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Editorial: Rev. Craig ministered to more than his flock


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THE Rev. Rob Craig chose a passage from Romans 14 as a central theme for a sermon he delivered before the congregation of First Presbyterian Church in Columbus more than a year ago.

He had elected to address the 10th anniversary observance of the Sept. 11, 2001, terrorist attacks on this country and the still simmering anger so many Americans had for those they deemed responsible.

The passage was short and simple — “Don’t pass judgment on the servants of another. It is before their own lord that they stand or fall.”

In one sense the local pastor was speaking to those who blamed the religion of Islam for the attacks. In other ways, that passage can be viewed as a reflection of his personal beliefs in respecting the beliefs of others.

Last week, Rev. Craig delivered his final sermon as First Presbyterian’s pastor. He is retiring to devote full time to his battle against a form of breast cancer which was diagnosed earlier this year.

Rev. Craig has been First Presbyterian’s pastor since 2007. In that relatively short period of time, he became a unifying force, not only in his own congregation but in the community.

The passage he used to reflect on the 10th anniversary of Sept. 11 is reflective of that philosophy of understanding and respecting the beliefs of others.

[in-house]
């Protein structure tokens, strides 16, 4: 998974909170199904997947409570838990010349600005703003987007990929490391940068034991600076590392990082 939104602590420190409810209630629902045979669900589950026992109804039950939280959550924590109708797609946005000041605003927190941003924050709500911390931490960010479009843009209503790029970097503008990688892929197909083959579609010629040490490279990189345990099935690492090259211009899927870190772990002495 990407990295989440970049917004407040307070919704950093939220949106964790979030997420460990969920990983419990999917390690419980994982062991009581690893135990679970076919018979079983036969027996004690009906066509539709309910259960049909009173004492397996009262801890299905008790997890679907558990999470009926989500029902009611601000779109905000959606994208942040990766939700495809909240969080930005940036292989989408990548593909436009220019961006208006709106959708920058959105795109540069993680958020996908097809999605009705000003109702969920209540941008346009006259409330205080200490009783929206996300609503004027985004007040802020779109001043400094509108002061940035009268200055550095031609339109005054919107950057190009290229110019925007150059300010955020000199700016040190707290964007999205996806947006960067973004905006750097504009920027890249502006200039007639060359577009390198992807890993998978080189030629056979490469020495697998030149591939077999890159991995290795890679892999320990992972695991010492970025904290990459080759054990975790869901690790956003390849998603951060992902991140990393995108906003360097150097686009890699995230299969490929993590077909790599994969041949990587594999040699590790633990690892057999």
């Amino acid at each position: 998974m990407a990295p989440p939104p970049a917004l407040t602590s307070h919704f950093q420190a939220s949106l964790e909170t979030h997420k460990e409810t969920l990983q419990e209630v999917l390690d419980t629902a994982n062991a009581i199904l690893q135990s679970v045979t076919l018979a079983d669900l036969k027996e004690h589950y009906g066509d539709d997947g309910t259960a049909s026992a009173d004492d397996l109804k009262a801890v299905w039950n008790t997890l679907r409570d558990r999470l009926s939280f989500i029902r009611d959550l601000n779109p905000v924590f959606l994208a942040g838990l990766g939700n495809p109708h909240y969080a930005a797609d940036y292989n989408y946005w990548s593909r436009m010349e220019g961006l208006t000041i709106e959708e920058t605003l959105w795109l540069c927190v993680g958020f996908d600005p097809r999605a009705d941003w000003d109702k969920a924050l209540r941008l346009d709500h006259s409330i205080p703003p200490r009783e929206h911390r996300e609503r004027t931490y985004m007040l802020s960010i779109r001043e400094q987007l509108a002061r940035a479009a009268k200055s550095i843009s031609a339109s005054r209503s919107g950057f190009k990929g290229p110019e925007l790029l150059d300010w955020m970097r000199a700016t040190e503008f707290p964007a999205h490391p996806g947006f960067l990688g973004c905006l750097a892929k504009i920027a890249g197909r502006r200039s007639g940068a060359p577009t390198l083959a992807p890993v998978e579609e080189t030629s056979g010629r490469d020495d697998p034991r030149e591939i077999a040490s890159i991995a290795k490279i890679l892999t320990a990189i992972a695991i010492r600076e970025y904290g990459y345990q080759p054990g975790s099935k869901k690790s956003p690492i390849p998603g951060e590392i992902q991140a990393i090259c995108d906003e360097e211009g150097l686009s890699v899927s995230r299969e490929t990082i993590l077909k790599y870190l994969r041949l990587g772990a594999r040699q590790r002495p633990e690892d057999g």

Over the past two years he has been one of the participants in a monthly meeting with other clergy in the community. Members of the group call themselves the Different Ministers group. It is an informal and eclectic collection of representatives from divergent faiths. Participants included representatives of Catholic, Baptist, Presbyterian, Episcopalian, independent and other denominations.

Their intent was not to convert but to broaden one another’s views.

It was not that long ago in this and other communities that such a gathering would have been unimaginable. There were real barriers encircling individual denominations, prohibiting members from exploring the tenets of another religion. For many of these believers, anyone who did not embrace their views was an infidel.

Most religions have evolved beyond those narrow confines, but it is primarily through the gentle wisdom of individuals like the Rev. Rob Craig that this spirit of understanding has been sustained.

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